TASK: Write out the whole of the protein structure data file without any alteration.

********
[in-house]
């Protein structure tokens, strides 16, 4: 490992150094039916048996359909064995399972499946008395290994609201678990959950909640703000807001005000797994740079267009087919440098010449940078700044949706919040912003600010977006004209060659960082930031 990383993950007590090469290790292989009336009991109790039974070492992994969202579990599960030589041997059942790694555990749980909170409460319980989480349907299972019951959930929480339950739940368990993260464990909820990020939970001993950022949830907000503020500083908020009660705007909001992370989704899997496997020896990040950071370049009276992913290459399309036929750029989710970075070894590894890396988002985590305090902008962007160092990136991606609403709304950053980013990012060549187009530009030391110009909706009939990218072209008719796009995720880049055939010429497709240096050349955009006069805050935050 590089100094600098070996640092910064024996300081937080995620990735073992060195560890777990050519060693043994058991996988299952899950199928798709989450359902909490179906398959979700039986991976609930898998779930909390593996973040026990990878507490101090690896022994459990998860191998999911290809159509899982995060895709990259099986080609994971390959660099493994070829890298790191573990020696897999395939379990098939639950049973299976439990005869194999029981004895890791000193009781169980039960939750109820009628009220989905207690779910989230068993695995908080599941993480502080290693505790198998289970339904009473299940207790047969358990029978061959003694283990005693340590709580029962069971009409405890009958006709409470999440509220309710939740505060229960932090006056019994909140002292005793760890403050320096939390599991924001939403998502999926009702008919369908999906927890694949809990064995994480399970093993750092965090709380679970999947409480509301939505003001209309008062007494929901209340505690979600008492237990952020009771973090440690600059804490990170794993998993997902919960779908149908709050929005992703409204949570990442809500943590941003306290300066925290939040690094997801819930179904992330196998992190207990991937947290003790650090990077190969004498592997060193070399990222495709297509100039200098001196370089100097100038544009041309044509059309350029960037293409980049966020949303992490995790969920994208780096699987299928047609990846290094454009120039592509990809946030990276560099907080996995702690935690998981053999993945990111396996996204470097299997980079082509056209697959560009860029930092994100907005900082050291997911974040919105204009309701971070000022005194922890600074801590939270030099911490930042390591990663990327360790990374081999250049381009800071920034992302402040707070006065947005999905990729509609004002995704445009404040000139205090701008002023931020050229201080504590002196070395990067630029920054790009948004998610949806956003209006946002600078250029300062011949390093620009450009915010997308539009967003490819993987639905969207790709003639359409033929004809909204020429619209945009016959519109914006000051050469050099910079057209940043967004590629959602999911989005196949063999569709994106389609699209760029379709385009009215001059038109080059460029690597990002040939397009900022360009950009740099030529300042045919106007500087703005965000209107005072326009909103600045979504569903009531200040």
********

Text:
[in-house]
């Protein structure tokens, strides 16, 4: 490992150094039916048996359909064995399972499946008395290994609201678990959950909640703000807001005000797994740079267009087919440098010449940078700044949706919040912003600010977006004209060659960082930031 990383993950007590090469290790292989009336009991109790039974070492992994969202579990599960030589041997059942790694555990749980909170409460319980989480349907299972019951959930929480339950739940368990993260464990909820990020939970001993950022949830907000503020500083908020009660705007909001992370989704899997496997020896990040950071370049009276992913290459399309036929750029989710970075070894590894890396988002985590305090902008962007160092990136991606609403709304950053980013990012060549187009530009030391110009909706009939990218072209008719796009995720880049055939010429497709240096050349955009006069805050935050 590089100094600098070996640092910064024996300081937080995620990735073992060195560890777990050519060693043994058991996988299952899950199928798709989450359902909490179906398959979700039986991976609930898998779930909390593996973040026990990878507490101090690896022994459990998860191998999911290809159509899982995060895709990259099986080609994971390959660099493994070829890298790191573990020696897999395939379990098939639950049973299976439990005869194999029981004895890791000193009781169980039960939750109820009628009220989905207690779910989230068993695995908080599941993480502080290693505790198998289970339904009473299940207790047969358990029978061959003694283990005693340590709580029962069971009409405890009958006709409470999440509220309710939740505060229960932090006056019994909140002292005793760890403050320096939390599991924001939403998502999926009702008919369908999906927890694949809990064995994480399970093993750092965090709380679970999947409480509301939505003001209309008062007494929901209340505690979600008492237990952020009771973090440690600059804490990170794993998993997902919960779908149908709050929005992703409204949570990442809500943590941003306290300066925290939040690094997801819930179904992330196998992190207990991937947290003790650090990077190969004498592997060193070399990222495709297509100039200098001196370089100097100038544009041309044509059309350029960037293409980049966020949303992490995790969920994208780096699987299928047609990846290094454009120039592509990809946030990276560099907080996995702690935690998981053999993945990111396996996204470097299997980079082509056209697959560009860029930092994100907005900082050291997911974040919105204009309701971070000022005194922890600074801590939270030099911490930042390591990663990327360790990374081999250049381009800071920034992302402040707070006065947005999905990729509609004002995704445009404040000139205090701008002023931020050229201080504590002196070395990067630029920054790009948004998610949806956003209006946002600078250029300062011949390093620009450009915010997308539009967003490819993987639905969207790709003639359409033929004809909204020429619209945009016959519109914006000051050469050099910079057209940043967004590629959602999911989005196949063999569709994106389609699209760029379709385009009215001059038109080059460029690597990002040939397009900022360009950009740099030529300042045919106007500087703005965000209107005072326009909103600045979504569903009531200040």